How to Build a Rock Garden
The rock garden is essentially an informal feature, an attempt to reproduce the natural setting of alpine plants, and should not be sited too near formal flower beds. The design of a large rock garden calls for expert knowledge and is best entrusted to a specialist contractor, but a modest rockery in a small garden can be built successfully by amateur if he pays attention to its design, materials and construction.
Often there is a little choice in matter of site, and it is true that a rockery may succeed in almost any location and aspect, but most rock plants need the fullest possible sunshine. At all costs avoid siting the rockery under large trees or where there are draughts. Drainage must be carefully considered, since the alpines are liable to die in a waterlogged soil. On heavy clay soil it is worth while stripping off the topsoil first and using a layer of clinker or other porous material as the foundation. This is covered with subsoil mixed similar material and built up roughly to shape; then the topsoil is used for the surface. A useful tip is to plan the rockery around the key feature, such as a stone outcrop as a slope, as illustrated stage by stage here.
material, one cannot do better than use of natural rocks, preferably of local
stone and some examples are shown. They include Delabole slate from Cornwall
and sandstone from Sussex. Whether worn Westmoreland stone is seen at an early
stage of construction of rockery in woodland setting, and the same material
worn by water in a pretty cascade. Rustic slate is also a good option to use in the rock garden.
Cotswold Stones make a classy statement in any plot. These shingles are ideal to construct gardens featuring rocks or making dry stone walls. In addition, these stones look extraordinary as feature stones dotted around to add visual interest. Cotswold Stones are not fish friendly since these have limestone content.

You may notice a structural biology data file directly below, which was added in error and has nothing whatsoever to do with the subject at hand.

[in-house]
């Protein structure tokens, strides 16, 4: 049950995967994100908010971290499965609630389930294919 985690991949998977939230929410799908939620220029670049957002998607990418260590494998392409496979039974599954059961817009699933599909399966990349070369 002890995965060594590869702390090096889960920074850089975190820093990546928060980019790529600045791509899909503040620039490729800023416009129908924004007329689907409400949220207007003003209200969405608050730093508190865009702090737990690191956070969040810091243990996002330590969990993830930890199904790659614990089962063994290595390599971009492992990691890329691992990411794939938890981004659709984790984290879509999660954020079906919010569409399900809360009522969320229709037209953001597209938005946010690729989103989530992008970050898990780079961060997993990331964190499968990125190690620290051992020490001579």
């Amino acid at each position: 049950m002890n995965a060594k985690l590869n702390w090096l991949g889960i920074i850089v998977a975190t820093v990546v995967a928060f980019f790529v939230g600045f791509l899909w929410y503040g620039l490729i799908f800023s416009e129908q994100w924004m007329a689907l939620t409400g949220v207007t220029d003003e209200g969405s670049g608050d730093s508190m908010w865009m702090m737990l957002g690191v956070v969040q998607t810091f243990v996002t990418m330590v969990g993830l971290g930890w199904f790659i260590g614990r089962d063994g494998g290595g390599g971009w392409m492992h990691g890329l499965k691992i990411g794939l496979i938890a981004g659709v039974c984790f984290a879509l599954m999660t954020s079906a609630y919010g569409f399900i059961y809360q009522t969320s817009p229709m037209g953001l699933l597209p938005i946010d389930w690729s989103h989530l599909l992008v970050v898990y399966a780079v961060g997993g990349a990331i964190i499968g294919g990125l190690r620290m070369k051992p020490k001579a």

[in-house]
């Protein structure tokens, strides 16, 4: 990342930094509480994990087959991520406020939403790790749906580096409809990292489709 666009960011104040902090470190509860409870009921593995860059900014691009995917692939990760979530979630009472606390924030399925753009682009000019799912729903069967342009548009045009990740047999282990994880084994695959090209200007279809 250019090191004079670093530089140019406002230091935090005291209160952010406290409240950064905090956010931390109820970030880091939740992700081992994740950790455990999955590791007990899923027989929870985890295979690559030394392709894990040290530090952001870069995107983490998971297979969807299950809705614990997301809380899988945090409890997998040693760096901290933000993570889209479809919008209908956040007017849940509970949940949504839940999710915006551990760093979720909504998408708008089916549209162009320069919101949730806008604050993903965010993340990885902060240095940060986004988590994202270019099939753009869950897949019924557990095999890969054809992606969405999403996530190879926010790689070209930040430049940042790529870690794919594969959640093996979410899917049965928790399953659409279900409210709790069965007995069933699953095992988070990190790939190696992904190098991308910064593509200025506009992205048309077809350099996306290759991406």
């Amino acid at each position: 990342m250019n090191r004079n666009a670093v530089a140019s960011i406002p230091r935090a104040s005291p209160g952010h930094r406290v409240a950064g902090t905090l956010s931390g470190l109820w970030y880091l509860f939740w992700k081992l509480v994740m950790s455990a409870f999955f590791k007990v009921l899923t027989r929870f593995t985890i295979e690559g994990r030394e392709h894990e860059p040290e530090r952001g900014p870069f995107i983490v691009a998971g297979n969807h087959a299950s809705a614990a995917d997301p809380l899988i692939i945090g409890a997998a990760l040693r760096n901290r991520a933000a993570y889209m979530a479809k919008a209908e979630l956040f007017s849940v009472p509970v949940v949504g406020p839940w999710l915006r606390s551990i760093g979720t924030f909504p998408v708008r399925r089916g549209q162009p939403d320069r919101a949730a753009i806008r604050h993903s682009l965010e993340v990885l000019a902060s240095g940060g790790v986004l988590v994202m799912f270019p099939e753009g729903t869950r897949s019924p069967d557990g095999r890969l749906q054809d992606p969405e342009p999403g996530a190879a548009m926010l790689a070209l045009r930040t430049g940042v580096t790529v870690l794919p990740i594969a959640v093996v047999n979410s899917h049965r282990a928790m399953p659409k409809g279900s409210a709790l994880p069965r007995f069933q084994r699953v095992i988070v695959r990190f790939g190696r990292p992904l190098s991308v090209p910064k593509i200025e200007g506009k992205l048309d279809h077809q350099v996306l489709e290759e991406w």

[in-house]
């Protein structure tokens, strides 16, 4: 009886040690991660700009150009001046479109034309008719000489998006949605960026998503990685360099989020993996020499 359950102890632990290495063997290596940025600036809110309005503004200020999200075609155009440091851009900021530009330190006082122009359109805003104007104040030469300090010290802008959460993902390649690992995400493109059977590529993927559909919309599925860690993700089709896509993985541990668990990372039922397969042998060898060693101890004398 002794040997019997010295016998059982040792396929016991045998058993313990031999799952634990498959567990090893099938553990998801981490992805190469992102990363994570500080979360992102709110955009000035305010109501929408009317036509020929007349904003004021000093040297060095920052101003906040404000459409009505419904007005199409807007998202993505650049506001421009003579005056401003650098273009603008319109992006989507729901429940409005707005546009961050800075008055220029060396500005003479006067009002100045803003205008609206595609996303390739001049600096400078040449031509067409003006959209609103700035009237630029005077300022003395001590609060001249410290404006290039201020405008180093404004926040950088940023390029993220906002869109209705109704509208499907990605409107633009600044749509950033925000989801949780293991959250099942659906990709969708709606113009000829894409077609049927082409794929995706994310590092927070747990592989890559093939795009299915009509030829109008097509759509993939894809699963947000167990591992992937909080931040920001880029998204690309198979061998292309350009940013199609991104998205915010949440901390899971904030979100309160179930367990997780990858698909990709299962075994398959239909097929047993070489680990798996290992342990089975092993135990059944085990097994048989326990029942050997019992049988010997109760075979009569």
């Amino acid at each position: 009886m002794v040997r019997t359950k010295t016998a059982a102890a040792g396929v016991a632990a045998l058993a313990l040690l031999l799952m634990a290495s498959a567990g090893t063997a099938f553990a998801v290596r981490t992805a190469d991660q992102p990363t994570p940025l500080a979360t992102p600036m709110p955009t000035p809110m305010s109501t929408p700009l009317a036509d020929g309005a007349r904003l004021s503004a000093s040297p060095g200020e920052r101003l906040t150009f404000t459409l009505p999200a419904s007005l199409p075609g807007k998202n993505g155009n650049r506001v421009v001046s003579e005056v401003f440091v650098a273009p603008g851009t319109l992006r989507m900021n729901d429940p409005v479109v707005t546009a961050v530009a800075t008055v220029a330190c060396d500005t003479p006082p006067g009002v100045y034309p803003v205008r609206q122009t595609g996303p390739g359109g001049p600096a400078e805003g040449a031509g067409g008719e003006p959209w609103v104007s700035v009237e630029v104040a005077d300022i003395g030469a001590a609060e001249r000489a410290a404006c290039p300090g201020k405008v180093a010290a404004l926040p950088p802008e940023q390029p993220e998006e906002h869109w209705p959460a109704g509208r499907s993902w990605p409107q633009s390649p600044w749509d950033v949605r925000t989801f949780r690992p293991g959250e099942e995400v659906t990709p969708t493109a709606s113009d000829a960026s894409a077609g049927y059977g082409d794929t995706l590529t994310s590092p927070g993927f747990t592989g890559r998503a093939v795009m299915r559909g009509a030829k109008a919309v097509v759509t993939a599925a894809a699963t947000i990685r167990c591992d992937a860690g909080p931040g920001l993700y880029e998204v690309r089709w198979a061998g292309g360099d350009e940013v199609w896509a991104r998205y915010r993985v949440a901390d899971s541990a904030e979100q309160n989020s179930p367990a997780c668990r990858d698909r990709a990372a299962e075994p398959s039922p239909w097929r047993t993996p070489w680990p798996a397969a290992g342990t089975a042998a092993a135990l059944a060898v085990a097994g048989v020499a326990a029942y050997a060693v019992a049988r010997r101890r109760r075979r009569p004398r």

White Cobbles look really spectacular and will aid in giving an amazing view in any plot. It successfully gives a contrast to other dark rocks and gives a pleasing effect. It is to be noted that these are not fish friendly because of limestone content.
Grey Sparkly Stones are remarkable with their soft gray shades and have those twinkling sparkles when sunshine falls on the flecks of these rocks. These produce clever and elusive effect to any rock garden or water feature. These can be used to construct a hardy rocker garden or, use them in a water feature, or use a small number of these rocks to put in impact and elevation in planted beds.
Blocks of Cheshire Red Sandstone blocks are idyllic for a beginner to make a rock garden specially for small sandstone artist projects. This stone has been used for numerous buildings throughout England.
The building and planting of a rock garden depends very much on individual requirements, but the example given here shows the general principle.
A natural effect has been obtained by constructing outcrops of stone in an irregular mound and planting alpines between the boulders. The rocks are tilted so that rain is diverted to the plant roots, and at least half of each is embedded in the ground. (Each rock should be tested to ensure that it will bear one’s weight when being laid.)
Only large rocks have been used in the construction, as small pieces do little to help the effect. The topsoil used is mixed with about half of its volume of leaf-mould or peat and with plenty of coarse sand.
For an example, we can create a rock garden which contains easy to grow rock plants that will succeed in most such situations.
Iberis or annual candy turft is a good choice for a pocket of soil. Polygonum affine, 9 in. high, hangs over stones and produces spikes of rosy flowers. Campanula garganica, only 3 in. high, has blue star flowers from June to August. Aubretia is excellent for ground cover, its carpet for red, pink or purple flowers making a bright splash of color in spring. Rooted in a moist pocket, it will rapidly spread.